Lost in Translation (2003). Director: Sofia Coppola.
The film takes place in Tokyo where two characters find themselves feeling alone and lost in the foreign landscape. Bob, a famous American actor, and Charlotte, who is married to constantly working photographer, are drawn to each other. They grow sympathetic towards one another and together they navigate the spaces (clubs, restaurants, karaoke bars) of an unfamiliar culture. They gain a deeper understanding of one another. Charlotte fears she won’t know what to do with her life. Bob speaks about the troubling side of marriage. They don’t act out on their feelings. Before he leaves, they say goodbye, both embarrassed. On his way to the airport, he spots her walking. He finds her and whispers something encouraging. They kiss gently before going their separate ways.
“Sofia Coppola romanticizes Tokyo and her film is an idealization of this space.” (Ahi, and Karaoghlanian, 2012)
Lost in Translation is a film of contrast. This is seen between interior and exterior, between colours and between pacing.
Analysis in terms of space
Tokyo as a setting is interesting. One of the largest cities in the world, it is an energetic neon metropolis. Places of travel such as hotel rooms are transient non-places; they dislocate the character from the landscape. Lost in Translation embodies Augé’s idea of solitude in supermodernity according to Clarke et al (2009:285). There is a disconnection between watching and experiencing, hearing and understanding or misunderstanding. Coppola emphasises this through interior and exterior spaces, through intimacy and immensity. (Haslem, 2004) Charlotte tries to make the hotel room at the Park Hyatt into home with her possessions. She sits by the window with a vista of the city but remains anonymous and cannot participate in it. What’s more, the intimacy between Bob and Charlotte can be seen as an attempt to escape the immensity of Tokyo.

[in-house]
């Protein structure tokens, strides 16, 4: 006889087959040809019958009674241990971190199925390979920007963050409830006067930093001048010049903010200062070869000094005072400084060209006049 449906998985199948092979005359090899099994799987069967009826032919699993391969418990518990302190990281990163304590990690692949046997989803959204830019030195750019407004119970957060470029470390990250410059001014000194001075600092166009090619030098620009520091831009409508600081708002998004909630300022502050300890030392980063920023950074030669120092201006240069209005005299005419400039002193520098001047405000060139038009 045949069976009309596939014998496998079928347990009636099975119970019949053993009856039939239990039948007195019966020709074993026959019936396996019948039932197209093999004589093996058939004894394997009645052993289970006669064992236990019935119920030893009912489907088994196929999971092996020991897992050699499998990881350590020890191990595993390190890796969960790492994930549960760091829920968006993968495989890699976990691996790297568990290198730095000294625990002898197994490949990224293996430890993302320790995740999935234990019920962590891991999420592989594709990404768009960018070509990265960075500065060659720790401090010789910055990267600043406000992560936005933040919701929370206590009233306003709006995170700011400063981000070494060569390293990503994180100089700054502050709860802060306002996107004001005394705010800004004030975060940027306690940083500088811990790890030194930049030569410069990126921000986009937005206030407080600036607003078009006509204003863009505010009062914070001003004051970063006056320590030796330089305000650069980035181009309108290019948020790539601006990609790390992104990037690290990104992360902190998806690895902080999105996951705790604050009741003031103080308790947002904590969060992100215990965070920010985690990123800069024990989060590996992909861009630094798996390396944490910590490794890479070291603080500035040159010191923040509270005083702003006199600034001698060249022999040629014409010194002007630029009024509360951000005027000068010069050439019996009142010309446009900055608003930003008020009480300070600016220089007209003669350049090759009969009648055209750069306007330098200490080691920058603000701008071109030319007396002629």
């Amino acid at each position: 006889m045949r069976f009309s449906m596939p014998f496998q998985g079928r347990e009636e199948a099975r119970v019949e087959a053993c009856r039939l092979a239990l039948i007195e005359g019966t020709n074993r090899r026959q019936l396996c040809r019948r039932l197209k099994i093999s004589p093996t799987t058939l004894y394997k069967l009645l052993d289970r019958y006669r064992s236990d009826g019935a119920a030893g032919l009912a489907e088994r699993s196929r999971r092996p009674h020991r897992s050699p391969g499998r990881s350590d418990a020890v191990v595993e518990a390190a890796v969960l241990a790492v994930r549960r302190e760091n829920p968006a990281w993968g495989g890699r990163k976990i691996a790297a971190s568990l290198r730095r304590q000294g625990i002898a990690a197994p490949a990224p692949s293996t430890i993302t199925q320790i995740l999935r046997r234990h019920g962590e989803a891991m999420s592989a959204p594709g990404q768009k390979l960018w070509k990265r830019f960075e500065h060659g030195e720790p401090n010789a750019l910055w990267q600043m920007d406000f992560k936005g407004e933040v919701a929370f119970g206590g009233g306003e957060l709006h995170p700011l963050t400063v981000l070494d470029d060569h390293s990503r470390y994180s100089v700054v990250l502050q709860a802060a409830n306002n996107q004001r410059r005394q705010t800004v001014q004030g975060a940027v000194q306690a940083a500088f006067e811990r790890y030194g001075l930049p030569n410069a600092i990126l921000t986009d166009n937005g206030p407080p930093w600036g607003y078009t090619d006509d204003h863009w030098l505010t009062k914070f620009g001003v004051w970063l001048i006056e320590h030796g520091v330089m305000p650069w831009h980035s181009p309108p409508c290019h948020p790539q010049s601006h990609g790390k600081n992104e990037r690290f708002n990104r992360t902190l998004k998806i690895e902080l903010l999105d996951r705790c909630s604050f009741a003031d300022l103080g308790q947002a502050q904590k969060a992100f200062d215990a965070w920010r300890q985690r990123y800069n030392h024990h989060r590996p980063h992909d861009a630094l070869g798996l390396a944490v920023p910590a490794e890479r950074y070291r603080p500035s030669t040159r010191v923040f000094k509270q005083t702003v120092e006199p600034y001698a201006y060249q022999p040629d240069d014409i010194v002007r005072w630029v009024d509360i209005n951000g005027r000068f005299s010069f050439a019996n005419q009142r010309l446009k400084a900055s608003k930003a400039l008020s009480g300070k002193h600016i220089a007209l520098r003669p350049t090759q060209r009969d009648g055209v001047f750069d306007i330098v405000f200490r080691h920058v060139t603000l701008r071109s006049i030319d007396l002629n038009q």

References: Ahi, M. and Karaoghlanian, A. (2012). Lost in Translation. Interiors, [online] (8). Available at: http://issuu.com/interiorsjournal/docs/interiors0812 [Accessed 2 May. 2014].
Clarke, D., Pfannhauser, V. and Doel, M. (2009). Moving Pictures/Stopping Places. 1st ed. Lanham, Md: Lexington Books, pp.285.
Haslem, W. (2004). Neon Gothic: Lost in Translation. senses of cinema, [online] (31). Available at: http://sensesofcinema.com/2004/feature-articles/lost_in_translation/ [Accessed 2 May. 2014].
Ott, B. and Keeling, D. (2011). Cinema and Choric Connection: Lost in Translation as Sensual Experience. Quarterly Journal of Speech, [online] 947(4). Available at: http://www.tandfonline.com/doi/pdf/10.1080/00335630.2011.608704 [Accessed 2 May. 2014].
Smith, A. (2008). Film Analysis of 'Lost In Translation '. [online] Tourism. Available at: http://touristoftourism.blogspot.com/2008/12/film-analysis-of-lost-in-translation.html [Accessed 2 May. 2014].
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